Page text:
Top harness racing driver allegedly involved in race fixing
Police were still questioning Jack and the other arrested industry insiders on Sunday night.
The police operation was triggered by sensitive betting activityВ involving a race in June last year, which stewards and police suspect may have been fixed.
The inquiry has been examining whether a small number of harness racing industry identities have engaged in ‘cheating in sport’ offences, including manipulating a race to effect a betting outcome. Those found to have breached the laws can faceВ serious penalties, including jail terms and large fines.
Harness racing is regarded as the poor cousin of thoroughbred racing,В with the smaller prize pools and a racing format that may make itВ easier for cheats to target. But certain figures known to police float between harness and thoroughbred racing.
It is understood harness racing investigators have worked with police on the inquiry that prompted the arrests on Sunday. Harness racing has reformed its anti-corruption unit as part of a push by racing minister Martin Pakula toВ improve integrity measures across all three racing codes.
The inquiry was led by Victoria Police’s Sports Integrity Unit, whichВ was set up by chiefВ commissioner Graham Ashton several years ago amid warnings that the huge growth inВ online and sports betting, including inВ underground markets, posed aВ major risk to Australian sport.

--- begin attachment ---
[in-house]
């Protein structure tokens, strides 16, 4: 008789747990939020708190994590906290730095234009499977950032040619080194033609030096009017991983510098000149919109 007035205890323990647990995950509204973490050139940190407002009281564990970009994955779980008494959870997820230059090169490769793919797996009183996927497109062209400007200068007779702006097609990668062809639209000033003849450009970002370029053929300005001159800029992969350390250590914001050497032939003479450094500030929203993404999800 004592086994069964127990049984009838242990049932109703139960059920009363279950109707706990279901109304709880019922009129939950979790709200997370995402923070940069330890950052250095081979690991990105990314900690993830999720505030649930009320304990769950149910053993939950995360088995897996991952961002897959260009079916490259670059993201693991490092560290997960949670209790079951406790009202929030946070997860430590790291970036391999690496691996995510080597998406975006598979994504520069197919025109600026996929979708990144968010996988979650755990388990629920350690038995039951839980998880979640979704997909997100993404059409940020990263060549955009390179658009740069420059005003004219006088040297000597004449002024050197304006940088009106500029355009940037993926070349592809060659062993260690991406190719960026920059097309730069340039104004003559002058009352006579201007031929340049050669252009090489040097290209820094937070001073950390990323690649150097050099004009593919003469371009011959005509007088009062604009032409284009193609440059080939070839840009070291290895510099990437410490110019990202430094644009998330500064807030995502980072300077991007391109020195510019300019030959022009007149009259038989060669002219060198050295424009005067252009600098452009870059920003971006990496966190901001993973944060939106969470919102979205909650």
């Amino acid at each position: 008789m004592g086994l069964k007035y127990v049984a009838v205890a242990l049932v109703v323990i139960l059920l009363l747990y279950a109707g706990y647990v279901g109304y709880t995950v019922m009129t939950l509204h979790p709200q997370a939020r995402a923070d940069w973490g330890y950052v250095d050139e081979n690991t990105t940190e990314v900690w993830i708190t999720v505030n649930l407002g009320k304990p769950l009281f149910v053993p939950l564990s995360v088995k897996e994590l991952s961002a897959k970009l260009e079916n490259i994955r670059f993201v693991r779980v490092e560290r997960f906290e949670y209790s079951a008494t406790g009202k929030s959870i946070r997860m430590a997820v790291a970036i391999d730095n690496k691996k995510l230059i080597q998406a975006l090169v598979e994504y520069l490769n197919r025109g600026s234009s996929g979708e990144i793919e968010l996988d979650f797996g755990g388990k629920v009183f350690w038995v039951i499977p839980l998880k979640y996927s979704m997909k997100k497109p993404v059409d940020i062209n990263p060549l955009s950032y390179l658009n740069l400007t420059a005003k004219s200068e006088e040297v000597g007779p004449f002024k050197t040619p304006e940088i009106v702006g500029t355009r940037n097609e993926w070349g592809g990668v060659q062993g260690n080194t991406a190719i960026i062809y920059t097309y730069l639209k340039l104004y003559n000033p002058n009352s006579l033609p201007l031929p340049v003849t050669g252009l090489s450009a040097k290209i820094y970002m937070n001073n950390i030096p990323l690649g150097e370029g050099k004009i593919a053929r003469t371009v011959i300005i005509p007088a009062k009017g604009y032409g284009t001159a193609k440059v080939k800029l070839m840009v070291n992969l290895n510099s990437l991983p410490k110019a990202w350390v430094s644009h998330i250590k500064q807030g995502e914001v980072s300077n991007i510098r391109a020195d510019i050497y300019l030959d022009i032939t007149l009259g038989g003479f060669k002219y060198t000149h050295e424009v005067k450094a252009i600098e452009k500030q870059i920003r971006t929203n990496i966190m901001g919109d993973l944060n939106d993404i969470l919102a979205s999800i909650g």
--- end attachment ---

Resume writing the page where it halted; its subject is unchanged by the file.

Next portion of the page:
It is the only full time anti-sports corruption police taskforce in the nation.
The unit has led several major probes since its inception, including anВ operation that uncovered match fixing involving a semi-professionalВ Victorian soccer team, the Southern Stars, and an inquiry into suspected corruption on the professional tennis circuit.
In 2015, detectives from the unit arrested and charged two leading harness racing figures, father and sonВ team Shayne and Greg Cramp. The pair later avoided jail terms whenВ they pleaded guilty to race fixing offences and received 12-year bans from the sport.
The Cramps were superstars of the sport in Victoria, although theyВ were also suspected by many industry insiders to be corrupt. AfterВ they were arrested and suspended, there was an increase in betting onВ races in which the Cramps’ usually competed. The increase in bettingВ suggested punters had more confidence in the sport with the pairВ removed.
Nathan Jack’s alleged misconduct has been previously analysed by detectives. Fairfax Media has uncovered information suggesting Mr Jack may have previously passed racing tips toВ big Victorian gamblers, including a bettingВ syndicate led by underworld identity PaulВ Sequenzia.
SequenziaВ isВ well known to thoroughbred, harness racing and AFL integrity investigators as he has close ties toВ insiders in all three codes and is suspected of using insideВ information to punt. В There is no suggestion Sequenzia has any connection to the arrests on Sunday.
Victoria’s Racing Integrity Commissioner,В Sal Perna, said the arrests underscored howВ Victoria’s approach to detecting alleged sporting corruption is working.
“There will be instances from time to time that cause sportingВ controlling bodies to raise suspicions with the police, who then conduct separate investigations. This is a great example of how the sports integrity system should work.”